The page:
HIPAA compliance programs can be tricky for providers and covered entities, regardless of size. I discovered this first-hand late last year when my wife called to set up her own appointment with a provider I also visited. As soon as my wife gave her information, the assistant on the other end of the line recognized our shared last name and proceeded to discuss my scheduled appointments with her.
Intentional or not, this provider just committed a HIPAA violation, as my wife was not on my Protected Health Information (PHI) disclosure list. While there was no real damage done, such incidents serve as a cautionary tale for how easy it is for breaches to occur. This incident also introduces a larger question: How do covered entities create an effective HIPAA compliance program, despite a growing market for PHI and increasing security challenges in an ever-changing healthcare landscape? To answer this, first, we need to understand the risk.
UNDERSTANDING YOUR RISK FOR HIPAA VIOLATIONS IN THE INFORMATION AGE
If you’re a provider or covered entity placing their HIPAA compliance on the back burner, you aren’t alone. As of November 2022, HHS noted 68% of their investigated complaints found HIPAA-required entities that were not HIPAA compliant. While the penalties for noncompliance vary depending on a number of factors, the potential risk for violations has grown with a burgeoning information market for PHI. 2021 was a record year in HIPAA violations nationwide due to multiple risk factors, including:
1. The adoption of remote work and telehealth. As remote work has flourished, so too has access to PHI shared across unsecured networks or with third parties. Team members working from home often lack the physical and digital safeguards of offices. Meanwhile, telehealth provides more avenues for information to be stolen electronically.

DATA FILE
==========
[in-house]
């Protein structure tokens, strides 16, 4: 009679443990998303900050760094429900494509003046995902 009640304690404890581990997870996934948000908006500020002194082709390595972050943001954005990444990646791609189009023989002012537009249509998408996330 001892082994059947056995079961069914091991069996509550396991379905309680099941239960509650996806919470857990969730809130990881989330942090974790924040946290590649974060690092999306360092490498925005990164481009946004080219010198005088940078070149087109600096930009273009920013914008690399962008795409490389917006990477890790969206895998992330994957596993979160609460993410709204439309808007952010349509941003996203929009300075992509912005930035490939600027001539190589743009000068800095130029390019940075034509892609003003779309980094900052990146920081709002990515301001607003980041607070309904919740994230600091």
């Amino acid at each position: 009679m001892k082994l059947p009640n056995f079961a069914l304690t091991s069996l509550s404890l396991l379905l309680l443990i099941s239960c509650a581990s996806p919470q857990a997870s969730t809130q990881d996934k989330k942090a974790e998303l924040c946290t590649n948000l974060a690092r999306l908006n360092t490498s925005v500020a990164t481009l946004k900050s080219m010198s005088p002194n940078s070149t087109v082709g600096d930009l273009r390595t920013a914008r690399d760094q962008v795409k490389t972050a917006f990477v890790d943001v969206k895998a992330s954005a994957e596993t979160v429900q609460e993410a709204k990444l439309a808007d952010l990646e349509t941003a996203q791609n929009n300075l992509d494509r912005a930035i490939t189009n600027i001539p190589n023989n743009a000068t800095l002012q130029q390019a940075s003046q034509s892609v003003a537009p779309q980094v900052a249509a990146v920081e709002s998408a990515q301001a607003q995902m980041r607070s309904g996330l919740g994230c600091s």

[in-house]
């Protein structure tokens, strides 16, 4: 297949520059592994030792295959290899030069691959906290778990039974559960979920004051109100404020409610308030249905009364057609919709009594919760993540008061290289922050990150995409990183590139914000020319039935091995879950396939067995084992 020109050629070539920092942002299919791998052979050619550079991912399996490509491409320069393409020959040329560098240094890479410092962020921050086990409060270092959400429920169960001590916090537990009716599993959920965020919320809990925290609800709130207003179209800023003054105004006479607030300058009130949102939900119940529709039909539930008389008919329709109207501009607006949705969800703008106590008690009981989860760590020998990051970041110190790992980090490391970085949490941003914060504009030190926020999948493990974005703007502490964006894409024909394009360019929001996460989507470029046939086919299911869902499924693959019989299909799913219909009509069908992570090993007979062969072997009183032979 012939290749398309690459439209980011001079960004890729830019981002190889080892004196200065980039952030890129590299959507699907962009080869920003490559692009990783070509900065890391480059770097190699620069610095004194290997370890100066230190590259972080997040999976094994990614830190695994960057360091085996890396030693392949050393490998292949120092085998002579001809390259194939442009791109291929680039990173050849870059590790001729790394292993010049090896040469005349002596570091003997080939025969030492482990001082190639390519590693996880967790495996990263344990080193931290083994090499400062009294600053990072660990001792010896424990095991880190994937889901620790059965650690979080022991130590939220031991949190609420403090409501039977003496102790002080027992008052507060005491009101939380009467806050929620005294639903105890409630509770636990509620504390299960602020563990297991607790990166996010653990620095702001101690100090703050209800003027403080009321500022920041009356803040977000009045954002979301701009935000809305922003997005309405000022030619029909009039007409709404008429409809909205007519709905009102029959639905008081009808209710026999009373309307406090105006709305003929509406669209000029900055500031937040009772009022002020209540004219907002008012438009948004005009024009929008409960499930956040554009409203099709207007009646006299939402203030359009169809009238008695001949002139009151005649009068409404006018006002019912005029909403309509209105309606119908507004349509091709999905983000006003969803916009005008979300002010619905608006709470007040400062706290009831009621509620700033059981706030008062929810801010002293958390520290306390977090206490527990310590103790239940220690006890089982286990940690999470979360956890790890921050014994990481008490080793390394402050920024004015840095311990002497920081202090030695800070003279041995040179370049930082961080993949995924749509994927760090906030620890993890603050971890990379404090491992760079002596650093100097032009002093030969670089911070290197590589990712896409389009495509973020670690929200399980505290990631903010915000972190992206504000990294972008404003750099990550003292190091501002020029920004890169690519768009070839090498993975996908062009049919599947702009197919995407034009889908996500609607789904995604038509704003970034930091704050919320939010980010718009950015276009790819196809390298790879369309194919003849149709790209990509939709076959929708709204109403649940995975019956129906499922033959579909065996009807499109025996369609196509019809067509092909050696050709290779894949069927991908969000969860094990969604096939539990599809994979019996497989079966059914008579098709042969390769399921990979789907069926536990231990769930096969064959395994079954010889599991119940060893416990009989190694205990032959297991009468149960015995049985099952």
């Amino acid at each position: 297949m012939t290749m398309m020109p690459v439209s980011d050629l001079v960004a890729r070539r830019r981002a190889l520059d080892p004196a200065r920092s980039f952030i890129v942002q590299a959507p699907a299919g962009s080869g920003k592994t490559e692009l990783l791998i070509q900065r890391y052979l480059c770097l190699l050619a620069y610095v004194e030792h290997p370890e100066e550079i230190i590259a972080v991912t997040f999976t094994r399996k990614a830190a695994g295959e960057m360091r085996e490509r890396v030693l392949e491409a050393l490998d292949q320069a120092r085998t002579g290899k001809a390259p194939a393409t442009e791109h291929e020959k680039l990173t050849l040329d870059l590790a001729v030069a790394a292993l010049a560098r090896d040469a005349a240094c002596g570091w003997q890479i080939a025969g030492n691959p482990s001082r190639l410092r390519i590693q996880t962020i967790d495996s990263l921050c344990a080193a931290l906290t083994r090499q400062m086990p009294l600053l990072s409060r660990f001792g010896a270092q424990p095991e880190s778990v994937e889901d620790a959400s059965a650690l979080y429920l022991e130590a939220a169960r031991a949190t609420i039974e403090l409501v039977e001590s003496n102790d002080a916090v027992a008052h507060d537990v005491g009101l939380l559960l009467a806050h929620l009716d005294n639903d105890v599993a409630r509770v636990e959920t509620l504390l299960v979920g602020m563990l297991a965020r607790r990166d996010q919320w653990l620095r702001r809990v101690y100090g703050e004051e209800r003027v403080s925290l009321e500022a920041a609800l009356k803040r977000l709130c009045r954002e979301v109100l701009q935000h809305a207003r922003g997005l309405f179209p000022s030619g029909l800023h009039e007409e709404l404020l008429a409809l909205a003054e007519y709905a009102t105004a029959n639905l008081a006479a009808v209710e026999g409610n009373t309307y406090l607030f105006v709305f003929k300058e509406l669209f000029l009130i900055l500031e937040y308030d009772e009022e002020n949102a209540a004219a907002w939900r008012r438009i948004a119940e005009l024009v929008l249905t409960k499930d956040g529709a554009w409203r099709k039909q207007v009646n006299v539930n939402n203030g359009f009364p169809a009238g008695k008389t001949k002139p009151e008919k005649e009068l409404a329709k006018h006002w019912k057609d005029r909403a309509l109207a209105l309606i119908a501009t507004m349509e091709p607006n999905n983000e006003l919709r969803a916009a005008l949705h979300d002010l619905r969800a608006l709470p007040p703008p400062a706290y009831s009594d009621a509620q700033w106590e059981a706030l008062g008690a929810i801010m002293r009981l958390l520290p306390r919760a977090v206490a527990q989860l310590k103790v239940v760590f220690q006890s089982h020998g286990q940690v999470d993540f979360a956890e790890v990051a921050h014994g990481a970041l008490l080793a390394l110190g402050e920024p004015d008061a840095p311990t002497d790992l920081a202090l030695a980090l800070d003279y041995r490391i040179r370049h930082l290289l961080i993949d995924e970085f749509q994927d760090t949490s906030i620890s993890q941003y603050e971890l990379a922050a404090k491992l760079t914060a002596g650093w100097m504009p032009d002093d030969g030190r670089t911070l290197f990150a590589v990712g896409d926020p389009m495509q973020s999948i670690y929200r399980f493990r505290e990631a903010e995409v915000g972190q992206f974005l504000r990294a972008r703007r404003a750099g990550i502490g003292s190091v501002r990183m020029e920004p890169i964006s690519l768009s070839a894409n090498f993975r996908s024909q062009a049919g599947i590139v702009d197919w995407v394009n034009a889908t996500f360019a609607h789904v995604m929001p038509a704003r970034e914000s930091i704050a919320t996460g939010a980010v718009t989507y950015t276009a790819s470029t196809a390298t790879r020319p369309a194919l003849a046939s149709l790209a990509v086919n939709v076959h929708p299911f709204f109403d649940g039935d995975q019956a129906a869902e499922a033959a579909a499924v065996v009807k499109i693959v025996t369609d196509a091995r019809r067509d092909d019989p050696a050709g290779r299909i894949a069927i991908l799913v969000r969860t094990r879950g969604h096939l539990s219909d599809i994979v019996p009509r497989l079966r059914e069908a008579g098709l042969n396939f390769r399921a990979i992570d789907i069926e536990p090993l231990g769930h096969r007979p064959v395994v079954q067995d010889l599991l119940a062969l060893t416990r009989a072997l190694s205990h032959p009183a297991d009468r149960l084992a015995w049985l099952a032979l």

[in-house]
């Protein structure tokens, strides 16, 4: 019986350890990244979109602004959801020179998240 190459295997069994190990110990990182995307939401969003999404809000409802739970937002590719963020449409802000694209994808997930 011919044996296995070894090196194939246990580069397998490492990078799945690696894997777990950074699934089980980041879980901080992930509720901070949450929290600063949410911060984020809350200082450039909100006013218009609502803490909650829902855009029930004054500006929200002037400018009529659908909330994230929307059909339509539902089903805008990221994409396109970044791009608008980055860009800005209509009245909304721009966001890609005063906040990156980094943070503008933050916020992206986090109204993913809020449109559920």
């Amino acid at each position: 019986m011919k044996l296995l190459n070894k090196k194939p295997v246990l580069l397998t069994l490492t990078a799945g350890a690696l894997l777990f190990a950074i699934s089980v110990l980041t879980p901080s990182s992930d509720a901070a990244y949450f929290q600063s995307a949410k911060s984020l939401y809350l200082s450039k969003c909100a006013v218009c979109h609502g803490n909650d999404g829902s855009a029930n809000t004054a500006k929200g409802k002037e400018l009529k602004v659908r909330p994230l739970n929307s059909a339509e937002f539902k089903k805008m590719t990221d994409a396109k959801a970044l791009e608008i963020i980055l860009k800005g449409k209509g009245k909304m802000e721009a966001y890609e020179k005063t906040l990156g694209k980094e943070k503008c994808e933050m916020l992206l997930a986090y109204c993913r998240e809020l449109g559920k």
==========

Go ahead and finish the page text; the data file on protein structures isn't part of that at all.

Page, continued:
2. The rise in patient demands for PHI. Patients are demanding greater access to their health data. What used to require a phone call or in-office visit can now, largely, be shared digitally. With this change, opportunities for potential violations have increased.
3. The failure to establish compliance agreements with businesses associates. Not all covered entities are providers, but everyone who has access to PHI is required to keep it safe. Often, business associates that partner with providers or institutions have access to PHI, but the business agreement itself isn’t HIPAA compliant. If one of these business associates suffers a breach, the provider or partner institution is liable.
4. The incentive for bad actors to intercept PHI. Individual healthcare records are now worth hundreds of dollars on the dark web. This has created a powerful incentive for hackers to secure this data. This contributes to a growing number of cybersecurity threats, including ransomware attacks.